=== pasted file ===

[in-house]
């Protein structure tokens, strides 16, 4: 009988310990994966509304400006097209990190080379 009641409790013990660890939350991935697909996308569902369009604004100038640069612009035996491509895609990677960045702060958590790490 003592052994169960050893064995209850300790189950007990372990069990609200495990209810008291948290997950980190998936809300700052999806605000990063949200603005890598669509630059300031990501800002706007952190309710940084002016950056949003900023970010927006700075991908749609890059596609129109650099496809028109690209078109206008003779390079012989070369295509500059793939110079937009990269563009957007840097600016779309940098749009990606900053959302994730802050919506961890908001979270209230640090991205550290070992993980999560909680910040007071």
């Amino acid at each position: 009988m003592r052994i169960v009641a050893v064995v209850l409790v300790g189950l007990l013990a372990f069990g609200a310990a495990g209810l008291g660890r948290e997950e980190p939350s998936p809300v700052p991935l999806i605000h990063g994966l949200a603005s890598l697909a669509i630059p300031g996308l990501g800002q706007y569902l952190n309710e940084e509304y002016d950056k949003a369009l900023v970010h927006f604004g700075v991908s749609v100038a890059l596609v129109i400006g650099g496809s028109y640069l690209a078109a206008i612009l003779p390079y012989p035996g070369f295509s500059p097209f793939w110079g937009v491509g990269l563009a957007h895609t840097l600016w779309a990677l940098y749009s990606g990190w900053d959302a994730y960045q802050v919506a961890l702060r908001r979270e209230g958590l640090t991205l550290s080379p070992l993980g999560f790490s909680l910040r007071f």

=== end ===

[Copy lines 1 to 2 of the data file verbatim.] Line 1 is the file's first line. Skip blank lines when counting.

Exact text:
[in-house]
């Protein structure tokens, strides 16, 4: 009988310990994966509304400006097209990190080379 009641409790013990660890939350991935697909996308569902369009604004100038640069612009035996491509895609990677960045702060958590790490 003592052994169960050893064995209850300790189950007990372990069990609200495990209810008291948290997950980190998936809300700052999806605000990063949200603005890598669509630059300031990501800002706007952190309710940084002016950056949003900023970010927006700075991908749609890059596609129109650099496809028109690209078109206008003779390079012989070369295509500059793939110079937009990269563009957007840097600016779309940098749009990606900053959302994730802050919506961890908001979270209230640090991205550290070992993980999560909680910040007071």